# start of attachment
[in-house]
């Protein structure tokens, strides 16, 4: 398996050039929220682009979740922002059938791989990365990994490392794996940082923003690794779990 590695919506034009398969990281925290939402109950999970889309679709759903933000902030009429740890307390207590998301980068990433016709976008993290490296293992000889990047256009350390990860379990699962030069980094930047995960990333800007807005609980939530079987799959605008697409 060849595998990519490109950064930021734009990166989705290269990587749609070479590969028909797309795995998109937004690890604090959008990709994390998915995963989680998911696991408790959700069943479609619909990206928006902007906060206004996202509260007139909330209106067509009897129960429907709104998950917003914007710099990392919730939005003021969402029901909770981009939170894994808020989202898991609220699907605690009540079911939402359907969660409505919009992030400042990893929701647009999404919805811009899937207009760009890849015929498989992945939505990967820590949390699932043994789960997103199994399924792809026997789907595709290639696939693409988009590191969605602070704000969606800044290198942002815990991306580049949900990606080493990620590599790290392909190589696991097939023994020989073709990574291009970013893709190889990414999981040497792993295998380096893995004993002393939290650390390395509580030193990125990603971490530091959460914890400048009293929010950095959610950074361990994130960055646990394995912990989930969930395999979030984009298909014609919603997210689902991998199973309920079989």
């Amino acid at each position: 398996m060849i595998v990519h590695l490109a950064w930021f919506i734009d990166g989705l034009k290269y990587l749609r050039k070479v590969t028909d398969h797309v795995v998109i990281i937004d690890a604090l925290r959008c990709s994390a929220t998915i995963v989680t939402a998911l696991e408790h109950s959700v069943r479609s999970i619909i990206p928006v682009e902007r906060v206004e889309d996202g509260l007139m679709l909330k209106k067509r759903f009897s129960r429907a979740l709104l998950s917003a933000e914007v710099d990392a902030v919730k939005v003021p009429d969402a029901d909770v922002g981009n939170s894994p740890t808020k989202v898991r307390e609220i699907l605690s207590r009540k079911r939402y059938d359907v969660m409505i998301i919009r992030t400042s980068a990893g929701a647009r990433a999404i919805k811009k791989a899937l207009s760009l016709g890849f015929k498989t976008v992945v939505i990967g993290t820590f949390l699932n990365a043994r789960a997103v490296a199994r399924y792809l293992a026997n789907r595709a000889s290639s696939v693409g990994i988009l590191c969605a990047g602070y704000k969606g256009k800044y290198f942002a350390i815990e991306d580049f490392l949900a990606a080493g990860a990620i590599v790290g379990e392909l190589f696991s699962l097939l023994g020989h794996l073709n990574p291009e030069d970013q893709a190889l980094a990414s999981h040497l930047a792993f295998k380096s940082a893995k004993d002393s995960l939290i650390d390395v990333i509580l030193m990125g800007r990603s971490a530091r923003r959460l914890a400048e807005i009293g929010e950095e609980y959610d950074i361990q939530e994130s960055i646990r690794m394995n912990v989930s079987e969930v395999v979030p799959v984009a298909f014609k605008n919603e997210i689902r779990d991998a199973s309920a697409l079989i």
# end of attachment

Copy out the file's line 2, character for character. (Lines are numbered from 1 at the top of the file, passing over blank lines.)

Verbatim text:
């Protein structure tokens, strides 16, 4: 398996050039929220682009979740922002059938791989990365990994490392794996940082923003690794779990 590695919506034009398969990281925290939402109950999970889309679709759903933000902030009429740890307390207590998301980068990433016709976008993290490296293992000889990047256009350390990860379990699962030069980094930047995960990333800007807005609980939530079987799959605008697409 060849595998990519490109950064930021734009990166989705290269990587749609070479590969028909797309795995998109937004690890604090959008990709994390998915995963989680998911696991408790959700069943479609619909990206928006902007906060206004996202509260007139909330209106067509009897129960429907709104998950917003914007710099990392919730939005003021969402029901909770981009939170894994808020989202898991609220699907605690009540079911939402359907969660409505919009992030400042990893929701647009999404919805811009899937207009760009890849015929498989992945939505990967820590949390699932043994789960997103199994399924792809026997789907595709290639696939693409988009590191969605602070704000969606800044290198942002815990991306580049949900990606080493990620590599790290392909190589696991097939023994020989073709990574291009970013893709190889990414999981040497792993295998380096893995004993002393939290650390390395509580030193990125990603971490530091959460914890400048009293929010950095959610950074361990994130960055646990394995912990989930969930395999979030984009298909014609919603997210689902991998199973309920079989």